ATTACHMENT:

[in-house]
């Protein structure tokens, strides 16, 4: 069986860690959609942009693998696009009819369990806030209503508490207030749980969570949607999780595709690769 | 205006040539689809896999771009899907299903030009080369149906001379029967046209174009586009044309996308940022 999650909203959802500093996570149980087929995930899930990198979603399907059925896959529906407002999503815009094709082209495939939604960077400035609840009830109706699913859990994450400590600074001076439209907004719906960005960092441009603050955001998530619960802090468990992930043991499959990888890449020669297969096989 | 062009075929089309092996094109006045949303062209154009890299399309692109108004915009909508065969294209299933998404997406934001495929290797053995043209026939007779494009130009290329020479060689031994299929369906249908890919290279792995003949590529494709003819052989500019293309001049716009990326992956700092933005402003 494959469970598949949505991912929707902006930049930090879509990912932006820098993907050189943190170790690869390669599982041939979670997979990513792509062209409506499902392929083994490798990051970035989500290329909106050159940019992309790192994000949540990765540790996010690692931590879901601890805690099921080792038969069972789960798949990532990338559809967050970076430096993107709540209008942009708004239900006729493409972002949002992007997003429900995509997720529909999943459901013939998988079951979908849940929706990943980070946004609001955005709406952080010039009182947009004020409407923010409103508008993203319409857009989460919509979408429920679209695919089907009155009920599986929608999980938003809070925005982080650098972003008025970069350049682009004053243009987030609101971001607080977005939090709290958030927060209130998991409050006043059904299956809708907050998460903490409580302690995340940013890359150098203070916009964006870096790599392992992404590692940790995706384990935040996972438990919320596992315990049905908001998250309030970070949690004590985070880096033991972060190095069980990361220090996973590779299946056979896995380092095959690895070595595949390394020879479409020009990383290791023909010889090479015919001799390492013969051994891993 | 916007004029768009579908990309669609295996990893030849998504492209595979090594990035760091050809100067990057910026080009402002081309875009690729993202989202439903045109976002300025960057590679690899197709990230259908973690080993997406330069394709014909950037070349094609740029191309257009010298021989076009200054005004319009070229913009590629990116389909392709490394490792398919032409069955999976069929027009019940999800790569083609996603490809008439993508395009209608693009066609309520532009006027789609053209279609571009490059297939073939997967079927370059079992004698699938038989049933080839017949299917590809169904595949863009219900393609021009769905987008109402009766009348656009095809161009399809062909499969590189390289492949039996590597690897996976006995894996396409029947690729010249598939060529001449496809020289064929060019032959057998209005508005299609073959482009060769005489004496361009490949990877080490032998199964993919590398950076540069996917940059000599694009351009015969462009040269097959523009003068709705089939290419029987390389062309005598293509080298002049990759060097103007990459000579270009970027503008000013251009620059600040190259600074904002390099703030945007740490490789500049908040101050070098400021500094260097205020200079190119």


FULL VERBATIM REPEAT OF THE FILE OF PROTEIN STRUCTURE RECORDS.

[in-house]
């Protein structure tokens, strides 16, 4: 069986860690959609942009693998696009009819369990806030209503508490207030749980969570949607999780595709690769 | 205006040539689809896999771009899907299903030009080369149906001379029967046209174009586009044309996308940022 999650909203959802500093996570149980087929995930899930990198979603399907059925896959529906407002999503815009094709082209495939939604960077400035609840009830109706699913859990994450400590600074001076439209907004719906960005960092441009603050955001998530619960802090468990992930043991499959990888890449020669297969096989 | 062009075929089309092996094109006045949303062209154009890299399309692109108004915009909508065969294209299933998404997406934001495929290797053995043209026939007779494009130009290329020479060689031994299929369906249908890919290279792995003949590529494709003819052989500019293309001049716009990326992956700092933005402003 494959469970598949949505991912929707902006930049930090879509990912932006820098993907050189943190170790690869390669599982041939979670997979990513792509062209409506499902392929083994490798990051970035989500290329909106050159940019992309790192994000949540990765540790996010690692931590879901601890805690099921080792038969069972789960798949990532990338559809967050970076430096993107709540209008942009708004239900006729493409972002949002992007997003429900995509997720529909999943459901013939998988079951979908849940929706990943980070946004609001955005709406952080010039009182947009004020409407923010409103508008993203319409857009989460919509979408429920679209695919089907009155009920599986929608999980938003809070925005982080650098972003008025970069350049682009004053243009987030609101971001607080977005939090709290958030927060209130998991409050006043059904299956809708907050998460903490409580302690995340940013890359150098203070916009964006870096790599392992992404590692940790995706384990935040996972438990919320596992315990049905908001998250309030970070949690004590985070880096033991972060190095069980990361220090996973590779299946056979896995380092095959690895070595595949390394020879479409020009990383290791023909010889090479015919001799390492013969051994891993 | 916007004029768009579908990309669609295996990893030849998504492209595979090594990035760091050809100067990057910026080009402002081309875009690729993202989202439903045109976002300025960057590679690899197709990230259908973690080993997406330069394709014909950037070349094609740029191309257009010298021989076009200054005004319009070229913009590629990116389909392709490394490792398919032409069955999976069929027009019940999800790569083609996603490809008439993508395009209608693009066609309520532009006027789609053209279609571009490059297939073939997967079927370059079992004698699938038989049933080839017949299917590809169904595949863009219900393609021009769905987008109402009766009348656009095809161009399809062909499969590189390289492949039996590597690897996976006995894996396409029947690729010249598939060529001449496809020289064929060019032959057998209005508005299609073959482009060769005489004496361009490949990877080490032998199964993919590398950076540069996917940059000599694009351009015969462009040269097959523009003068709705089939290419029987390389062309005598293509080298002049990759060097103007990459000579270009970027503008000013251009620059600040190259600074904002390099703030945007740490490789500049908040101050070098400021500094260097205020200079190119």